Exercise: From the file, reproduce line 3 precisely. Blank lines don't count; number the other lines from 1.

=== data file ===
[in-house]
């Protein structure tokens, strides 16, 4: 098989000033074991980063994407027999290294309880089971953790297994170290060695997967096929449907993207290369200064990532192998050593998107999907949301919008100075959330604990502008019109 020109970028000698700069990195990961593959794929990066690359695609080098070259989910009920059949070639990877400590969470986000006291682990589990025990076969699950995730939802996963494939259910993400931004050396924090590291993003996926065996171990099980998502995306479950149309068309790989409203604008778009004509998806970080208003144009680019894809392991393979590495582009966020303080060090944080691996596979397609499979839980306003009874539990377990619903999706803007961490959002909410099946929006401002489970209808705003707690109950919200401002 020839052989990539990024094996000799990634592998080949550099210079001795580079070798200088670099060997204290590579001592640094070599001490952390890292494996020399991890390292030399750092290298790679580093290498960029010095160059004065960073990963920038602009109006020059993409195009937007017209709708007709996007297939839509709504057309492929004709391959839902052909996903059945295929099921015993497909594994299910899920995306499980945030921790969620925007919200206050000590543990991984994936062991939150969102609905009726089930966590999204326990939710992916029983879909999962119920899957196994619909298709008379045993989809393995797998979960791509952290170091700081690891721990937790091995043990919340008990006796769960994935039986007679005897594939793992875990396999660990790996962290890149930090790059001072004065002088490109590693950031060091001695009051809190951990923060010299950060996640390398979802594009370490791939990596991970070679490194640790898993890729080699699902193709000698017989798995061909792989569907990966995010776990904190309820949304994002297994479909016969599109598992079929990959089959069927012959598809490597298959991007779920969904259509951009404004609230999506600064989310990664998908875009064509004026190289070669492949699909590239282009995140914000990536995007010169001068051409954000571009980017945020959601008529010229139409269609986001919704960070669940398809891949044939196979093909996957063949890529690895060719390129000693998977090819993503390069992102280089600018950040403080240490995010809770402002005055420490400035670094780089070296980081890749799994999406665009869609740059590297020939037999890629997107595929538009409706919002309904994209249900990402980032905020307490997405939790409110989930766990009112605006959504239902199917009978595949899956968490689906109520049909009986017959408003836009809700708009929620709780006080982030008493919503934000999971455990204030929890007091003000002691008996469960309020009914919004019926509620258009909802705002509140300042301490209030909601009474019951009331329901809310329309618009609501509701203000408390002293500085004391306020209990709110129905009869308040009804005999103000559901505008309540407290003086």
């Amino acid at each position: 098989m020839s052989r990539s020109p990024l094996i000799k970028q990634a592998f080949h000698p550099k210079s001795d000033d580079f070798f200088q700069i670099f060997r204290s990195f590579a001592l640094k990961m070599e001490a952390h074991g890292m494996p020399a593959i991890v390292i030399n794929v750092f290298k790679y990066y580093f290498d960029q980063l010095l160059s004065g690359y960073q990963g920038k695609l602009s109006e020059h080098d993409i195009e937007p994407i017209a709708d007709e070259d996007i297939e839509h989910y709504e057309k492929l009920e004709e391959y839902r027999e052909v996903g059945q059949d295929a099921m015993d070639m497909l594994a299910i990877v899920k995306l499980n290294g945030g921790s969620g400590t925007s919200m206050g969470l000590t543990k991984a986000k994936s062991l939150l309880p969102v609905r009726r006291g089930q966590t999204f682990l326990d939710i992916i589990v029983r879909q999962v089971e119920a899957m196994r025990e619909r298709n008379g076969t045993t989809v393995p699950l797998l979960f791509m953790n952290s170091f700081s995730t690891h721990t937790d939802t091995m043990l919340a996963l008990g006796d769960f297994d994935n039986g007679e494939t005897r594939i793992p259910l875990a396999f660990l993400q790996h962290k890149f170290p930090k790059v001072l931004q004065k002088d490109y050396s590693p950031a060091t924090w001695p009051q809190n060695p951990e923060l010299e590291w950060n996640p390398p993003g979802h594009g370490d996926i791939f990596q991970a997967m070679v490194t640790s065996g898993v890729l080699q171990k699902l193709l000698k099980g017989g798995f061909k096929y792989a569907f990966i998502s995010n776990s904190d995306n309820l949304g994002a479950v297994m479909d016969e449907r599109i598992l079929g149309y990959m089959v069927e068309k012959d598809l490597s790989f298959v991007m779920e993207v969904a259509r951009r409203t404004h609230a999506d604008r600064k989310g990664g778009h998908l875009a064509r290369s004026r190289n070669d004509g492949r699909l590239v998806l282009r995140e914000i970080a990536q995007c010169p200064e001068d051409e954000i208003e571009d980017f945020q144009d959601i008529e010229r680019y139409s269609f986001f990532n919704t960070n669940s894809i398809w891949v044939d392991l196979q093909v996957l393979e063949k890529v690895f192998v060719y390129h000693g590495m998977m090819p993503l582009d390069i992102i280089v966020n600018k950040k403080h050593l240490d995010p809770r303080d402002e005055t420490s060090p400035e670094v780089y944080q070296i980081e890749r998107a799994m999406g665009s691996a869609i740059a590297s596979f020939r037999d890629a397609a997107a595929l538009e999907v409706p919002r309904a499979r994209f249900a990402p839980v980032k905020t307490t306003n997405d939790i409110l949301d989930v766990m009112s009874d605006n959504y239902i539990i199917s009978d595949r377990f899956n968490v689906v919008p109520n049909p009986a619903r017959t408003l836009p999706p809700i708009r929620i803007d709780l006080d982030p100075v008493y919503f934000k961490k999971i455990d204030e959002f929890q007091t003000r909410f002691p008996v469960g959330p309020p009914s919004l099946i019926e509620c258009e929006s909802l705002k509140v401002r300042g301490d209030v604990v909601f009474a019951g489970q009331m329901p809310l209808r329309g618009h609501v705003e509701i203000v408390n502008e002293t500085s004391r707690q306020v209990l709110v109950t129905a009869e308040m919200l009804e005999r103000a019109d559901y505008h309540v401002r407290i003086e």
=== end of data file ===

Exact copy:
């Amino acid at each position: 098989m020839s052989r990539s020109p990024l094996i000799k970028q990634a592998f080949h000698p550099k210079s001795d000033d580079f070798f200088q700069i670099f060997r204290s990195f590579a001592l640094k990961m070599e001490a952390h074991g890292m494996p020399a593959i991890v390292i030399n794929v750092f290298k790679y990066y580093f290498d960029q980063l010095l160059s004065g690359y960073q990963g920038k695609l602009s109006e020059h080098d993409i195009e937007p994407i017209a709708d007709e070259d996007i297939e839509h989910y709504e057309k492929l009920e004709e391959y839902r027999e052909v996903g059945q059949d295929a099921m015993d070639m497909l594994a299910i990877v899920k995306l499980n290294g945030g921790s969620g400590t925007s919200m206050g969470l000590t543990k991984a986000k994936s062991l939150l309880p969102v609905r009726r006291g089930q966590t999204f682990l326990d939710i992916i589990v029983r879909q999962v089971e119920a899957m196994r025990e619909r298709n008379g076969t045993t989809v393995p699950l797998l979960f791509m953790n952290s170091f700081s995730t690891h721990t937790d939802t091995m043990l919340a996963l008990g006796d769960f297994d994935n039986g007679e494939t005897r594939i793992p259910l875990a396999f660990l993400q790996h962290k890149f170290p930090k790059v001072l931004q004065k002088d490109y050396s590693p950031a060091t924090w001695p009051q809190n060695p951990e923060l010299e590291w950060n996640p390398p993003g979802h594009g370490d996926i791939f990596q991970a997967m070679v490194t640790s065996g898993v890729l080699q171990k699902l193709l000698k099980g017989g798995f061909k096929y792989a569907f990966i998502s995010n776990s904190d995306n309820l949304g994002a479950v297994m479909d016969e449907r599109i598992l079929g149309y990959m089959v069927e068309k012959d598809l490597s790989f298959v991007m779920e993207v969904a259509r951009r409203t404004h609230a999506d604008r600064k989310g990664g778009h998908l875009a064509r290369s004026r190289n070669d004509g492949r699909l590239v998806l282009r995140e914000i970080a990536q995007c010169p200064e001068d051409e954000i208003e571009d980017f945020q144009d959601i008529e010229r680019y139409s269609f986001f990532n919704t960070n669940s894809i398809w891949v044939d392991l196979q093909v996957l393979e063949k890529v690895f192998v060719y390129h000693g590495m998977m090819p993503l582009d390069i992102i280089v966020n600018k950040k403080h050593l240490d995010p809770r303080d402002e005055t420490s060090p400035e670094v780089y944080q070296i980081e890749r998107a799994m999406g665009s691996a869609i740059a590297s596979f020939r037999d890629a397609a997107a595929l538009e999907v409706p919002r309904a499979r994209f249900a990402p839980v980032k905020t307490t306003n997405d939790i409110l949301d989930v766990m009112s009874d605006n959504y239902i539990i199917s009978d595949r377990f899956n968490v689906v919008p109520n049909p009986a619903r017959t408003l836009p999706p809700i708009r929620i803007d709780l006080d982030p100075v008493y919503f934000k961490k999971i455990d204030e959002f929890q007091t003000r909410f002691p008996v469960g959330p309020p009914s919004l099946i019926e509620c258009e929006s909802l705002k509140v401002r300042g301490d209030v604990v909601f009474a019951g489970q009331m329901p809310l209808r329309g618009h609501v705003e509701i203000v408390n502008e002293t500085s004391r707690q306020v209990l709110v109950t129905a009869e308040m919200l009804e005999r103000a019109d559901y505008h309540v401002r407290i003086e």